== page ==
Laura Kalbag

Mentoring a project: the idea

A couple of days ago, a potential project turned up in my inbox. An old school friend wants a website, needs it soon and doesn’t have a huge budget.

Me and freelancing

I’m lucky, I get offered a lot of projects, and usually I don’t have any availability for a few months. Little projects like this generally can’t pay the bills for me. It’s a lot of time (particularly admin) for a fairly small return.

I have a very small list of trusted designers that I’ll happily pass these projects. The thing is, when I do this, it’s a risk for me too. If I recommend someone who turns out to be unreliable, it makes me look bad too.

The inspiration

After listening to Unfinished Business with Anna Debenham and Andy Clarke, I’ve been inspired to be more open about how I work. I’ve never been one to keep secrets, I’m always happy to discuss my rates and how I work with anyone, but I’ve never actively shared this information. And after talking to loads of students recently, I’ve realised that one of the hardest things, after landing a project in the first place, is knowing how to run a project and talk to clients.

The idea

These thoughts and this project collided in my mind.

I want to help “de-mystify” these elements of freelancing. I wouldn’t call myself an expert, I’m not sure many people could. But after around four years of freelancing, I feel like I am successful; I make enough money to support myself, living and working by myself.

It strikes me that the transition from student to freelancer is particularly hard, and so I’m looking for students/graduates/new freelancers to work on this project. Here’s the tweet that I sent out:

Tweet I’ve already had more than twenty replies, my next goal is to make sure I find one or two people who can gain as much as possible from this project. If you’re interested, please email me. I’ll hopefully be sending out an email to everyone who’s interested later on today.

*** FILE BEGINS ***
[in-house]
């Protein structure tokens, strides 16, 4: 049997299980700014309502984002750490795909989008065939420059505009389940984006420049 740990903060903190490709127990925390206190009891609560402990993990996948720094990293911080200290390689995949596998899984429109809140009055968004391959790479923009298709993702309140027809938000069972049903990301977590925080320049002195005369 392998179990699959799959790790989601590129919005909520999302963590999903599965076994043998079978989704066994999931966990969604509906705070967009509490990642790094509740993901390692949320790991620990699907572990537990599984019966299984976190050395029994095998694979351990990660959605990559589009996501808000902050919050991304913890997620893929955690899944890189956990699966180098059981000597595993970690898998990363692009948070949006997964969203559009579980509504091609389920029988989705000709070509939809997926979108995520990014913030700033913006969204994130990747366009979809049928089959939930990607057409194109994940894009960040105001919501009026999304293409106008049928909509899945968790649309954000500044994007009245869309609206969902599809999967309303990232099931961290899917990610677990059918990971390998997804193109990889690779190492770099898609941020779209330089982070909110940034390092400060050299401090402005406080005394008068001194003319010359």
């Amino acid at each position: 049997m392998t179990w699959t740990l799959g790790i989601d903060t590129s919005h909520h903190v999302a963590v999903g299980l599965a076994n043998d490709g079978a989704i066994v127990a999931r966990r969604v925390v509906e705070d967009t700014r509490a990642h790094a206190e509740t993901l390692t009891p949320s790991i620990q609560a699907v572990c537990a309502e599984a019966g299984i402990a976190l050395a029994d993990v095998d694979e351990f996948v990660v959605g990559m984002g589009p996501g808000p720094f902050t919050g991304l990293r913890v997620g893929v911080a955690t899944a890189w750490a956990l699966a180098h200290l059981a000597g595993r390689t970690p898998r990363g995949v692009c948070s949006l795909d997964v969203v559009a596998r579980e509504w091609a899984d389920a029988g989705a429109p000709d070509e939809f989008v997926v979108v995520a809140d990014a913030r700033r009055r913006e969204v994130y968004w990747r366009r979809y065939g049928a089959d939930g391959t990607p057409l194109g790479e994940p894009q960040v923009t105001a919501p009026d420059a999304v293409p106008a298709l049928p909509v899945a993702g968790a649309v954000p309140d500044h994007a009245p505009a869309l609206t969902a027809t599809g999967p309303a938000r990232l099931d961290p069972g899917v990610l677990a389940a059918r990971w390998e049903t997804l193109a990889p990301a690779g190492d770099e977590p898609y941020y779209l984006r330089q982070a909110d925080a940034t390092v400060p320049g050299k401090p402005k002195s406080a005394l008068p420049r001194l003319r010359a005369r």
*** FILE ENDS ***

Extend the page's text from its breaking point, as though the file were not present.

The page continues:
I’m hoping to blog the process as much as possible, so other people can share in our experience. My next post will cover how I’m going to try to find a good match to work on the project.


  1. Oliver

    Great idea!

    Best of luck to all the other candidates :)

  2. Laura :)

    just wanted to repeat that I think this is such a brilliant idea, one which all parties will benefit from for sure :)

    Working with real clients is something that teaches so much, having a mentor / expert at hand to run to for help and advise is invaluable. As a student or newcomer to the field, it is often scary—though it does not need to be.

    This is one of the reasons why I get my students to work with a [ real client project ](" rel=“nofollow) during my course. Tends to be quite time-consuming for me, to manage it all (number of students = number of clients)—but… it is really worth it: happy, grateful clients & happy, more informed newbies & one happy tutor :-)

    Your idea of doing this is fabulous –; hope you will find a good match :) and really hope this will inspire more web peeps to follow suit :)

  3. This is fantastic, Laura. If only more folks in more fields applied this kind of attitude. Imagine how awesome we would all be?
  4. This is a great idea Laura. I’ve had a couple of “those” kind of job requests recently and this seems a much more constructive approach than taking on the job directly and potentially spoiling a friendship :)

    I tend to forget how hard-won my 10 years of accumulated web knowledge has been and how valuable it could be to new designers & developers.

  5. This is such a great idea, don’t know of many others who’ve done something like this but it sounds like it’d be really helpful to someone trying to get experience.